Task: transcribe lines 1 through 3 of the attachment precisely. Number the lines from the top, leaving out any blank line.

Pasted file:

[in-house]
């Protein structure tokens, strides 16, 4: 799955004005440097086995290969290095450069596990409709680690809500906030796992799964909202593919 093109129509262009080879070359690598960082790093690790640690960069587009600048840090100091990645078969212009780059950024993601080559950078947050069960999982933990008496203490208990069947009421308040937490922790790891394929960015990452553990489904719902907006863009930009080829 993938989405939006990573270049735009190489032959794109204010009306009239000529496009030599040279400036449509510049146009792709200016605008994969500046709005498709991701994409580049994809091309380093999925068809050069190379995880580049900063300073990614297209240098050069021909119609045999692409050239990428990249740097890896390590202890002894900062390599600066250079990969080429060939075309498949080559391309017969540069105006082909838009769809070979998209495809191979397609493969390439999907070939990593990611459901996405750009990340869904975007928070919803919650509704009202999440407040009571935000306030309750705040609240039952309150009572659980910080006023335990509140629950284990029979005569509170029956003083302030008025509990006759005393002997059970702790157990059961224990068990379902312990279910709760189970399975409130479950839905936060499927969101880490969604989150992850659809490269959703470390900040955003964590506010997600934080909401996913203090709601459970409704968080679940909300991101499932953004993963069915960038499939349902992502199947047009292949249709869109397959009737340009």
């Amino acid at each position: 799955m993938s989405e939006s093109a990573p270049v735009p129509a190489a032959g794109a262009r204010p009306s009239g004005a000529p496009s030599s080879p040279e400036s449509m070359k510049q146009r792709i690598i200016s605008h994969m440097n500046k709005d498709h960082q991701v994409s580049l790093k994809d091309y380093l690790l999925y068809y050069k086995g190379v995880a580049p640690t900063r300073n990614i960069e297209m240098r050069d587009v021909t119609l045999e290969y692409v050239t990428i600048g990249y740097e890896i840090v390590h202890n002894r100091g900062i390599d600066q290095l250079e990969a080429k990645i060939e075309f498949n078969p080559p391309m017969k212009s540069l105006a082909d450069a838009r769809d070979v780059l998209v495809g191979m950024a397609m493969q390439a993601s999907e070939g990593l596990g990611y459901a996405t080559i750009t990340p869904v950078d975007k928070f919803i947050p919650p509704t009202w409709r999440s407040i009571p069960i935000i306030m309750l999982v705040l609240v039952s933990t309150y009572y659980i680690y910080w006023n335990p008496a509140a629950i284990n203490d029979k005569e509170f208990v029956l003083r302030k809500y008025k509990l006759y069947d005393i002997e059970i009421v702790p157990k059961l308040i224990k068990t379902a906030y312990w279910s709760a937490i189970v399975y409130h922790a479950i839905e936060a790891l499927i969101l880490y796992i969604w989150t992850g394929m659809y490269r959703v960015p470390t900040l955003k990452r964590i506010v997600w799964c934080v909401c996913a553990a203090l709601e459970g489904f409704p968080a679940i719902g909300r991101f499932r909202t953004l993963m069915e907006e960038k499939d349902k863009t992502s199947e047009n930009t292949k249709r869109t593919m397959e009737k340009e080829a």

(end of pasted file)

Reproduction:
[in-house]
């Protein structure tokens, strides 16, 4: 799955004005440097086995290969290095450069596990409709680690809500906030796992799964909202593919 093109129509262009080879070359690598960082790093690790640690960069587009600048840090100091990645078969212009780059950024993601080559950078947050069960999982933990008496203490208990069947009421308040937490922790790891394929960015990452553990489904719902907006863009930009080829 993938989405939006990573270049735009190489032959794109204010009306009239000529496009030599040279400036449509510049146009792709200016605008994969500046709005498709991701994409580049994809091309380093999925068809050069190379995880580049900063300073990614297209240098050069021909119609045999692409050239990428990249740097890896390590202890002894900062390599600066250079990969080429060939075309498949080559391309017969540069105006082909838009769809070979998209495809191979397609493969390439999907070939990593990611459901996405750009990340869904975007928070919803919650509704009202999440407040009571935000306030309750705040609240039952309150009572659980910080006023335990509140629950284990029979005569509170029956003083302030008025509990006759005393002997059970702790157990059961224990068990379902312990279910709760189970399975409130479950839905936060499927969101880490969604989150992850659809490269959703470390900040955003964590506010997600934080909401996913203090709601459970409704968080679940909300991101499932953004993963069915960038499939349902992502199947047009292949249709869109397959009737340009």
């Amino acid at each position: 799955m993938s989405e939006s093109a990573p270049v735009p129509a190489a032959g794109a262009r204010p009306s009239g004005a000529p496009s030599s080879p040279e400036s449509m070359k510049q146009r792709i690598i200016s605008h994969m440097n500046k709005d498709h960082q991701v994409s580049l790093k994809d091309y380093l690790l999925y068809y050069k086995g190379v995880a580049p640690t900063r300073n990614i960069e297209m240098r050069d587009v021909t119609l045999e290969y692409v050239t990428i600048g990249y740097e890896i840090v390590h202890n002894r100091g900062i390599d600066q290095l250079e990969a080429k990645i060939e075309f498949n078969p080559p391309m017969k212009s540069l105006a082909d450069a838009r769809d070979v780059l998209v495809g191979m950024a397609m493969q390439a993601s999907e070939g990593l596990g990611y459901a996405t080559i750009t990340p869904v950078d975007k928070f919803i947050p919650p509704t009202w409709r999440s407040i009571p069960i935000i306030m309750l999982v705040l609240v039952s933990t309150y009572y659980i680690y910080w006023n335990p008496a509140a629950i284990n203490d029979k005569e509170f208990v029956l003083r302030k809500y008025k509990l006759y069947d005393i002997e059970i009421v702790p157990k059961l308040i224990k068990t379902a906030y312990w279910s709760a937490i189970v399975y409130h922790a479950i839905e936060a790891l499927i969101l880490y796992i969604w989150t992850g394929m659809y490269r959703v960015p470390t900040l955003k990452r964590i506010v997600w799964c934080v909401c996913a553990a203090l709601e459970g489904f409704p968080a679940i719902g909300r991101f499932r909202t953004l993963m069915e907006e960038k499939d349902k863009t992502s199947e047009n930009t292949k249709r869109t593919m397959e009737k340009e080829a």